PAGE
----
Make internal links open in the same tab

When you add internal links to a blog post, you want them to open in the same browser tab. It’s okay for your readers to wander on your blog from one post to another. As long as you’ve set up good navigation on your blog, it should be easy for your readers to find their way back to any post they want to revisit.

If you set internal links to open in a new tab, you’ll end up taking over your readers’ browser. This probably isn’t the best way to convince them to return to your blog in the future.

Use a reasonable number of internal links

When you add links to your blog posts, moderation is key. Most experts suggest adding 4-6 internal links to your blog posts. If you add too many, Google might think you’re up to something shady. Your post may also look spammy to your readers.

Don’t rely only on a related posts plugin

Some people use a related posts plugin to showcase other posts on their blog that are relevant to a particular post. These usually appear at the bottom of a blog post or in the sidebar.

There’s nothing wrong with using a plugin like this to drive traffic to other posts on your blog. However, you don’t want to rely on a related posts plugin to do all of the heavy lifting for you. When you add links to your blog posts manually, you can integrate them right into the paragraphs in your posts. You can also make sure your post contains the best internal links possible.

Related: 24 blogging tools that will save you hours

Best practices for adding external links

Use the right anchor text

Just like with internal links, it’s important to use the right anchor text when adding external links. For external links, use descriptive anchor text that isn’t an exact match for the linked page’s keyword. And if you have an external post or page that you link to in several posts, make sure you vary the anchor text you use. If you use the same anchor text again and again, Google might get suspicious.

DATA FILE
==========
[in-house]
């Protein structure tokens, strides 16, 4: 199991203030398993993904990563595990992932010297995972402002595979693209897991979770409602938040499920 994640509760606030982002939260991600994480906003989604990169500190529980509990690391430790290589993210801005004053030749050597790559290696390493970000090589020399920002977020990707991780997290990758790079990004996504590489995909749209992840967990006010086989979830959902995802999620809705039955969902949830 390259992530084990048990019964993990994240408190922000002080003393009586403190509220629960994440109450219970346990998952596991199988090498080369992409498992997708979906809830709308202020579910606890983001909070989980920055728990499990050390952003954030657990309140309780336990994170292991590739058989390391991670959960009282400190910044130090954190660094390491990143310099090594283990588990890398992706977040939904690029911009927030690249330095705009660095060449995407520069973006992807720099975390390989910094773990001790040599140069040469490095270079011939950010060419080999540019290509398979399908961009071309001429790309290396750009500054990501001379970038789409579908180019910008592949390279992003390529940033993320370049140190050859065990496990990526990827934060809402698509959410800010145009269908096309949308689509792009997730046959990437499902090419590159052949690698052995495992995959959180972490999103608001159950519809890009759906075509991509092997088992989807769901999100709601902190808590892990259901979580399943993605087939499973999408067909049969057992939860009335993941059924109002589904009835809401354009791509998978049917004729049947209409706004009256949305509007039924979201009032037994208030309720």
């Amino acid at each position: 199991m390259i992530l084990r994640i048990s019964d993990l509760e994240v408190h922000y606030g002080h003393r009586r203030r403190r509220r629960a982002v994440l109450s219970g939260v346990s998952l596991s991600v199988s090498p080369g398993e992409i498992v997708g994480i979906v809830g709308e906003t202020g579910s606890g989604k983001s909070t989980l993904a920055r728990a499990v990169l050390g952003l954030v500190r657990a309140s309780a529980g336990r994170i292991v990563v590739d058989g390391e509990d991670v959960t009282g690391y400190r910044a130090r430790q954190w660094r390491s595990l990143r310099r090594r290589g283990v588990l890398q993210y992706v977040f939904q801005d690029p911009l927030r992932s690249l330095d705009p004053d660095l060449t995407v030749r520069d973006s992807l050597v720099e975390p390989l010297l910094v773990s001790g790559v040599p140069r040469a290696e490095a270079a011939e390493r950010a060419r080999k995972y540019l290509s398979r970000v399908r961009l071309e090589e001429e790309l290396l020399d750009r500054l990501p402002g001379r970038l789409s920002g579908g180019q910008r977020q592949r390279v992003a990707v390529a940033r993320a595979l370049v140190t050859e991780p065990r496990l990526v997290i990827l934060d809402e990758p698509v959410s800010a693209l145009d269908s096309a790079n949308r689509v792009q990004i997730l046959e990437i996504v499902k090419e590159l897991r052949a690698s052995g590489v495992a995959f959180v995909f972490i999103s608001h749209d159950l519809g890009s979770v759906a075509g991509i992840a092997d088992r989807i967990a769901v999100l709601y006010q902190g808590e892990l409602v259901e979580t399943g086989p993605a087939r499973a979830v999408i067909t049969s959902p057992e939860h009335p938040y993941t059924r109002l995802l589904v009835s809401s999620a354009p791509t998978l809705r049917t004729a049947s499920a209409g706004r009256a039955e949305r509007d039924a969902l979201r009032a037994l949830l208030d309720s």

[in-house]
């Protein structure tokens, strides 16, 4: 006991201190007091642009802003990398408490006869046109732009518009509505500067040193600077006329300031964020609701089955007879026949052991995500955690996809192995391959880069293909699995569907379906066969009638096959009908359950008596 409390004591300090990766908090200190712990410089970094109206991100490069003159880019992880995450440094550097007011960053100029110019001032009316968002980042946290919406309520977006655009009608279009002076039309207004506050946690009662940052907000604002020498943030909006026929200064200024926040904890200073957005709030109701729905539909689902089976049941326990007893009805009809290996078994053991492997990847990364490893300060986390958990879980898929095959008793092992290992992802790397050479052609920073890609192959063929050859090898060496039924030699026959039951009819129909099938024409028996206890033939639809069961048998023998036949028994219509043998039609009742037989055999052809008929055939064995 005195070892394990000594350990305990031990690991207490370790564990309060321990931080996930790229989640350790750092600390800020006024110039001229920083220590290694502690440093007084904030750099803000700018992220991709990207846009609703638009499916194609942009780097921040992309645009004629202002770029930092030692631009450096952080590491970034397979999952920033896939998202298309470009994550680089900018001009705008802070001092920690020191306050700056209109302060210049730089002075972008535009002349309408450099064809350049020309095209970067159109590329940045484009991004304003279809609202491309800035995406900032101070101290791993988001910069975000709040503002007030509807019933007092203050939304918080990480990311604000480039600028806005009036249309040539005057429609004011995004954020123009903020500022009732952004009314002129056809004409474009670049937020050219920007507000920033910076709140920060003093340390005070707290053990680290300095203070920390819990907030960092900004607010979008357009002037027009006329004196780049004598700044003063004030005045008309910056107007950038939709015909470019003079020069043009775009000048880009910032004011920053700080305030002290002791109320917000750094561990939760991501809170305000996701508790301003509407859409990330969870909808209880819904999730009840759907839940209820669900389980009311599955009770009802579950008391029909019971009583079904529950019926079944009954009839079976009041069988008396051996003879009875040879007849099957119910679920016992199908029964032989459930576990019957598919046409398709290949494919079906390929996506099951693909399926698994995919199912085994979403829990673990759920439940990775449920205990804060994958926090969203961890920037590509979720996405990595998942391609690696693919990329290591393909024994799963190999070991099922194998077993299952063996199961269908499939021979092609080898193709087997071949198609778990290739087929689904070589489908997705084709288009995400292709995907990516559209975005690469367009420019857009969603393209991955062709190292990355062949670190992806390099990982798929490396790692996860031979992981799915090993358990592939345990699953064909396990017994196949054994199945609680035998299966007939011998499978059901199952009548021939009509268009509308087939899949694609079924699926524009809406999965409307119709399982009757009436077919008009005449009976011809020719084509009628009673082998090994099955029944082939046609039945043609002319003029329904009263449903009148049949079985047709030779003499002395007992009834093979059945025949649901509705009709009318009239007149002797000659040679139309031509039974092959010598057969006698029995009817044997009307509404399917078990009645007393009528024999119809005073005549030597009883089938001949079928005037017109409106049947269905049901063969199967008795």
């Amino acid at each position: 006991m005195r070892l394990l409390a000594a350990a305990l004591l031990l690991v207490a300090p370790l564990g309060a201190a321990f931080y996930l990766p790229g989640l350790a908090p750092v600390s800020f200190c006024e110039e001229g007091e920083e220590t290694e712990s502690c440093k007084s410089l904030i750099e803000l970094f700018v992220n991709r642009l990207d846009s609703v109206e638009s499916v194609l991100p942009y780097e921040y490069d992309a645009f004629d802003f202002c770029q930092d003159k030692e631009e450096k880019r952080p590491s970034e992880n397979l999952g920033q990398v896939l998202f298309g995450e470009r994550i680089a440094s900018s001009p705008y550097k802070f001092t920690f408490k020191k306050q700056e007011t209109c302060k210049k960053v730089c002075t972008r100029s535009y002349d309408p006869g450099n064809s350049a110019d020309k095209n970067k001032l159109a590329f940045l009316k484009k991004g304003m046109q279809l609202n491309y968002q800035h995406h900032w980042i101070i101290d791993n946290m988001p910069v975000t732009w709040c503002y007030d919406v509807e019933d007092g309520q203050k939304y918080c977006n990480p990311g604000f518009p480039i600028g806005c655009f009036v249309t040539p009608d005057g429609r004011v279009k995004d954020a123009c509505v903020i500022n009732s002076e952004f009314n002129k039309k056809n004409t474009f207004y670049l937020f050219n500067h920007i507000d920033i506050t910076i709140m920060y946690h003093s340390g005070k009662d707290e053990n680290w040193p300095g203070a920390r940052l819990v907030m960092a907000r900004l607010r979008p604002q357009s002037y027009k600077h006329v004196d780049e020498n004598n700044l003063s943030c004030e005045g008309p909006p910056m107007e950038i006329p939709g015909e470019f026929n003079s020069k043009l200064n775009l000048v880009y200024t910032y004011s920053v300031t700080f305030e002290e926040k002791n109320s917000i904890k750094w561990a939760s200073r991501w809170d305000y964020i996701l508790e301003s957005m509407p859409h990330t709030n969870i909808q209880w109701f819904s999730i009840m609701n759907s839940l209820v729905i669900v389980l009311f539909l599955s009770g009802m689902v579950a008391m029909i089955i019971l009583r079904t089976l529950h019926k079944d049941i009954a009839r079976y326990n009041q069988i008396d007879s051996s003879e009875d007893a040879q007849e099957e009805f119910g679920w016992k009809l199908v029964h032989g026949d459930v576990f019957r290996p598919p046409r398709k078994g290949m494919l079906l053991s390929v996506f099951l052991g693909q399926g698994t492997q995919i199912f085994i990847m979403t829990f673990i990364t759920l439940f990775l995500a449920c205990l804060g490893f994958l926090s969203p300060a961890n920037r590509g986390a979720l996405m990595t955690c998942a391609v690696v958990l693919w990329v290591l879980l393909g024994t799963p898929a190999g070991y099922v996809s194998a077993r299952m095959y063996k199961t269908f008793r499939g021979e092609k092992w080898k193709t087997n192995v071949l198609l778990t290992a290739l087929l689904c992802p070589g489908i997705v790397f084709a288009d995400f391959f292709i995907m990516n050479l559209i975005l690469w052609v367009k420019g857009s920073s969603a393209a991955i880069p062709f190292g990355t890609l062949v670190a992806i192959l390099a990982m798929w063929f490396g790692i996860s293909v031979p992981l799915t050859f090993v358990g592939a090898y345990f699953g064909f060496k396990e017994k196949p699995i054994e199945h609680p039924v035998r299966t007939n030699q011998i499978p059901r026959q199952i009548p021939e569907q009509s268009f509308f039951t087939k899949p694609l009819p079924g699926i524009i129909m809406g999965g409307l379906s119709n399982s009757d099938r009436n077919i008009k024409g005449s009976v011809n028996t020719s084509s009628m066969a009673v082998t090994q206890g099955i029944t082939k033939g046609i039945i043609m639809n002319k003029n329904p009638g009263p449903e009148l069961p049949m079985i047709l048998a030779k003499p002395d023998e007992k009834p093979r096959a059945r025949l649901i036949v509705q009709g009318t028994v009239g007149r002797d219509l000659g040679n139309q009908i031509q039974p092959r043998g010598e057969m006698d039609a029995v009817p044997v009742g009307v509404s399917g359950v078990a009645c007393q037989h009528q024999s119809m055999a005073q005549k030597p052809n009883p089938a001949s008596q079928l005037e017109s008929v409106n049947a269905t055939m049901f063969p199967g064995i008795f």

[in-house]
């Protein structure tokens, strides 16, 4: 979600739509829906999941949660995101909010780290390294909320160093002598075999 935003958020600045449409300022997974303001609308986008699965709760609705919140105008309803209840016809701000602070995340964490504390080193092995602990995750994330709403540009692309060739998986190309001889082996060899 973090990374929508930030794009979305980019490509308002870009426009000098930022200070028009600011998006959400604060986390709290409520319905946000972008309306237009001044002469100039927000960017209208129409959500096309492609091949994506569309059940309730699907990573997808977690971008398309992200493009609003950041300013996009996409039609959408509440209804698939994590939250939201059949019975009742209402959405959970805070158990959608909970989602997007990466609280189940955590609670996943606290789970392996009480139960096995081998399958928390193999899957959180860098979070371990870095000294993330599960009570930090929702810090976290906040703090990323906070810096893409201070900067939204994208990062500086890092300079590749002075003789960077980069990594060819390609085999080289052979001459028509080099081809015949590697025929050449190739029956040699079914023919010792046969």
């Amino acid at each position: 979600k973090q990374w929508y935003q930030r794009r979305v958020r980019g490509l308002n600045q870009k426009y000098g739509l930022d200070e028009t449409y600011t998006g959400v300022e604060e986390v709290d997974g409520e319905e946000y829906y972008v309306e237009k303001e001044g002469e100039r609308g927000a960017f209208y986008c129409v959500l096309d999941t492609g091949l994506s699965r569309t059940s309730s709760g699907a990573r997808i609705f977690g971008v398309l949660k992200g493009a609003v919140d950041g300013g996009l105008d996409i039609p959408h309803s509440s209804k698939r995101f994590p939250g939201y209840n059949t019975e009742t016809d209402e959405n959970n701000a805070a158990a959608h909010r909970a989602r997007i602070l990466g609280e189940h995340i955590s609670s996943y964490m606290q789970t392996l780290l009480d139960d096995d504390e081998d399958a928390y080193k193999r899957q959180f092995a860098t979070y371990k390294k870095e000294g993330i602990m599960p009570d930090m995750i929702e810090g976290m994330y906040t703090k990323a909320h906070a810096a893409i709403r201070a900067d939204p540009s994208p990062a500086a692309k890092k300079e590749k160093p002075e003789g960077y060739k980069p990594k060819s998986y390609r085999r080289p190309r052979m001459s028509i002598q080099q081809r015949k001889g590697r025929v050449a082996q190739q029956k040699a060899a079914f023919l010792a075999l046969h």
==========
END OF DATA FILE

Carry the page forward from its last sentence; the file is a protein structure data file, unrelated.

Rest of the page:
Make external links open in a new tab

When you add links that take people away from your blog, you want the links to open in a new tab. This makes it easy for readers to find their way back to your blog post after they’ve finished exploring the external link.

add links

In our post on 11 things to do before you publish your next blog post, we show you how to make external links in a WordPress blog post open in a new tab.

Avoid adding irrelevant links or too many links

When you add links to your blog posts – whether they’re internal links or external links – you want them to be useful to your readers. Irrelevant links don’t provide value to your readers because they aren’t sufficiently related to the topic of your blog post. And although you may be able to come up with lots of external links that are relevant to your blog post, adding too many of them could make your post look spammy.

It’s easy to add links to your blog posts

Adding links to blog posts may seem like a super technical topic. But if you’ve made it to the end of this post, you know that it isn’t hard at all. As long as you know what you’re doing and what you need to avoid, it’s easy to add links to your posts. These links will help you give your readers more value and put you in Google’s good books.

 

Want to maximize how long readers stay on your blog? Learn how to identify the best internal links to add to your blog posts. Download the free fillable worksheet.

Download the worksheet